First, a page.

Brie Larson's Captain Marvel

'Captain Marvel' and the Need for a Fandom Cease-Fire

The question of which viewers get to "own" film franchises is no longer a relevant one

Courtesy: Marvel Studios

Long before its release this month, we all knew that Captain Marvel was going to be kind of a big deal. Not only is it the film that presages the blockbuster conclusion to the Avengers saga, but the onscreen adventures of Carol Danvers are a long-overdue first: a stand-alone feature film for a Marvel heroine, and one that just happened to be releasing right in the middle of a maddening political moment that's left many women angry, agitated and hungrier than ever for narratives about hardcore female empowerment.

But when a controversial remark by the film's star ignited outrage on behalf of a small but passionately indignant contingent of male fans, Captain Marvel suddenly became more than a movie: It was a battlefield, one where any feminist worth her salt could and should be counted on to show up, kick ass and (most importantly) buy tickets. The controversy trod a familiar path, one previously traveled by Paul Feig's all-female Ghostbusters reboot and The Last Jedi, or Wonder Woman and its much-debated screenings for women only. Suddenly, going to see Captain Marvel on opening weekend was no longer a matter of taste, but an expression of tribal solidarity. Women everywhere claimed Carol Danvers on behalf of ourselves, or the little girls we used to be, voting with our wallets for women's representation in the governing body of superheroes. Captain Marvel was ours; in the whole wide world of MCU films centered on a single character, she was all we had. It was us versus them. Good versus evil. Girls versus boys.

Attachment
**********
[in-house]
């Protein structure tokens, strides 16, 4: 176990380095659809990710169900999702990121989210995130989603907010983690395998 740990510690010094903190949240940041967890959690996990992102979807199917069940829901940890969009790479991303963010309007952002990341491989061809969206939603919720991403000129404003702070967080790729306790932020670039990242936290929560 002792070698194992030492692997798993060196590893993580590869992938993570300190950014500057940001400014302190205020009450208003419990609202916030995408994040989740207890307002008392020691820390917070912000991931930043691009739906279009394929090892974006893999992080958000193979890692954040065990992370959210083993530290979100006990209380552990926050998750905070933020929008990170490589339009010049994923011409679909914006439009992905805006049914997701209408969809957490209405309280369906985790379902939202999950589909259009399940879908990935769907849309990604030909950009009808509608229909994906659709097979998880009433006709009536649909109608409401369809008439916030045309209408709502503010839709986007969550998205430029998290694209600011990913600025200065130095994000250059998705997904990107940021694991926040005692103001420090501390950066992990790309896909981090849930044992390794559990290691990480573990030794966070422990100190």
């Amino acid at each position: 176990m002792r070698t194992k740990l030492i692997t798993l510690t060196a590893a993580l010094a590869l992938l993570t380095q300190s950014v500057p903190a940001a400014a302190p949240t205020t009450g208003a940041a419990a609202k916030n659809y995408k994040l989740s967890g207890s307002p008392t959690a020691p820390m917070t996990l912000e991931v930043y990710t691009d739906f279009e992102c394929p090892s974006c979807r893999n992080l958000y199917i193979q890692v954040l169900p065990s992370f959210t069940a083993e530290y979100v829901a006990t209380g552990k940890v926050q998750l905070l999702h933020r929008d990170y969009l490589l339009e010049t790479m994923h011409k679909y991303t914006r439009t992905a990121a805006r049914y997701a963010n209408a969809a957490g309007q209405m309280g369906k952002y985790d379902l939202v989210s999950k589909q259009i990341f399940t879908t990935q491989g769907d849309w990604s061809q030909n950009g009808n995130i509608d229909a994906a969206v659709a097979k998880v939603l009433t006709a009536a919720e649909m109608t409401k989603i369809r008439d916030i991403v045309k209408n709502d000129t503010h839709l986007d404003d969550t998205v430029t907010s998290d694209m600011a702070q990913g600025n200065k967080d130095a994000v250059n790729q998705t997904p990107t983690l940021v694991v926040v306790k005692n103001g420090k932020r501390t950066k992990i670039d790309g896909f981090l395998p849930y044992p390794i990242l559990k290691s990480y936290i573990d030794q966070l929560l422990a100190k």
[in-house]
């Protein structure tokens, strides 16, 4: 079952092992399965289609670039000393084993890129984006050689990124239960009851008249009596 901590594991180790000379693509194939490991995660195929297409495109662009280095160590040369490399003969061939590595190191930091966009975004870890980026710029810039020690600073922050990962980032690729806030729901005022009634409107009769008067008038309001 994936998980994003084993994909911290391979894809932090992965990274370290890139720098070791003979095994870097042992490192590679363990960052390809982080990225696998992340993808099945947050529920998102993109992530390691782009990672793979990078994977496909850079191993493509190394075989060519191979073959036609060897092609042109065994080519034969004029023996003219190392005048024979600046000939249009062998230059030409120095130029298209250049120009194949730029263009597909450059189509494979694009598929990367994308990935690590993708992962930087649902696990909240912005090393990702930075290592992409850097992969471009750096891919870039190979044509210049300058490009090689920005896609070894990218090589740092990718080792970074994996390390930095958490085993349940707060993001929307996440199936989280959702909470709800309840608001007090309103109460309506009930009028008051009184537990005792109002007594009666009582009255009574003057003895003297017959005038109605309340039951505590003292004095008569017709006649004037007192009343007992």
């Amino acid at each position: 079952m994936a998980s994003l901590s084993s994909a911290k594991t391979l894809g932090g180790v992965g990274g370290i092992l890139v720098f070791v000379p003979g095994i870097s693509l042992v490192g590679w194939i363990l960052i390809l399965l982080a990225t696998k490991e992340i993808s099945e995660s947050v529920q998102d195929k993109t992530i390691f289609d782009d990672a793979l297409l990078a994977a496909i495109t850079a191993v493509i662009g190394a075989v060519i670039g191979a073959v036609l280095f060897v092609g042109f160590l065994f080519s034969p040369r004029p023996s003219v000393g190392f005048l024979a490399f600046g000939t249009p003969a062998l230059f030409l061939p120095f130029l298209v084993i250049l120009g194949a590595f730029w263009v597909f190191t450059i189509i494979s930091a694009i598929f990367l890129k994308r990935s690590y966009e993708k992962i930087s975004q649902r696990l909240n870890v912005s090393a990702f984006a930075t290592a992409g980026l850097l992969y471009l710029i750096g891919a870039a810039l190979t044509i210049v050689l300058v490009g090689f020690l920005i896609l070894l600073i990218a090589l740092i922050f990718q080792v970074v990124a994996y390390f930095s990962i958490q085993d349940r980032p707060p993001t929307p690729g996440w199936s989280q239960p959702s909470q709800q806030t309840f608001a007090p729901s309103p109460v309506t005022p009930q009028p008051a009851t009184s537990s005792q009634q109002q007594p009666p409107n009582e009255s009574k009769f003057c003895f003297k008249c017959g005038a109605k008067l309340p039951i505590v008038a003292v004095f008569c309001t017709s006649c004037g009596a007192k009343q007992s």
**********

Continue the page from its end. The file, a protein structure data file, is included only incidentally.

And as the trolls declared war, women circled the wagons. Because, honestly, what were these guys even doing? When men have been the heroes of virtually every big franchise film in existence since the dawn of time, why couldn't they just accept that these movies, with their female stars and girl-power themes, were not for them?

The desire to cling to these characters, rare female role models in a sea of superdudes, is an understandable one—particularly in a moment where diversity in Hollywood is the cause celebre, and the magic of representation is supposed to be the cure. We need heroes who look like us, the wisdom goes; if you can't see it, you can't be it. (Leaving aside that none of Captain Marvel's fervent fans are likely to become alien aviatrixes with power-blasters for hands anytime soon, or to look anything like, well, that, in a body-hugging flight suit.)

But the centering of identity above all else is itself problematic. For one thing, it ignores the best argument for diversity, which is not magical but practical. Giving people of all backgrounds a place in the billion-dollar film industry is a question of basic fairness, and has less to do with who's in the movies, and much more to do with who gets hired to make them. As the Washington Post's Monica Castillo noted, "If studios were serious, inclusion would be integral to how everything works from the very beginning, not an afterthought made by scrambling executives and producers, or some token project for communities to line up behind or risk never seeing themselves on-screen again. … The studios are running a business, and they have found a mini gold mine in maintaining the scarcity that leaves viewers with less-diverse options."
But worse, when we frantically lay claim to the rare female hero because she's "for women," we're only incentivizing that scarcity—particularly in combination with a no-boys-allowed mentality that only furthers the notion that women's stories are niche, unrelatable and uncompelling to everyone but us. The more we argue that a superficial resemblance to the hero onscreen is the defining factor in whether we can relate to the story being told, the more we marginalize ourselves.

After all, if Captain Marvel is not for men, who is Captain America not for?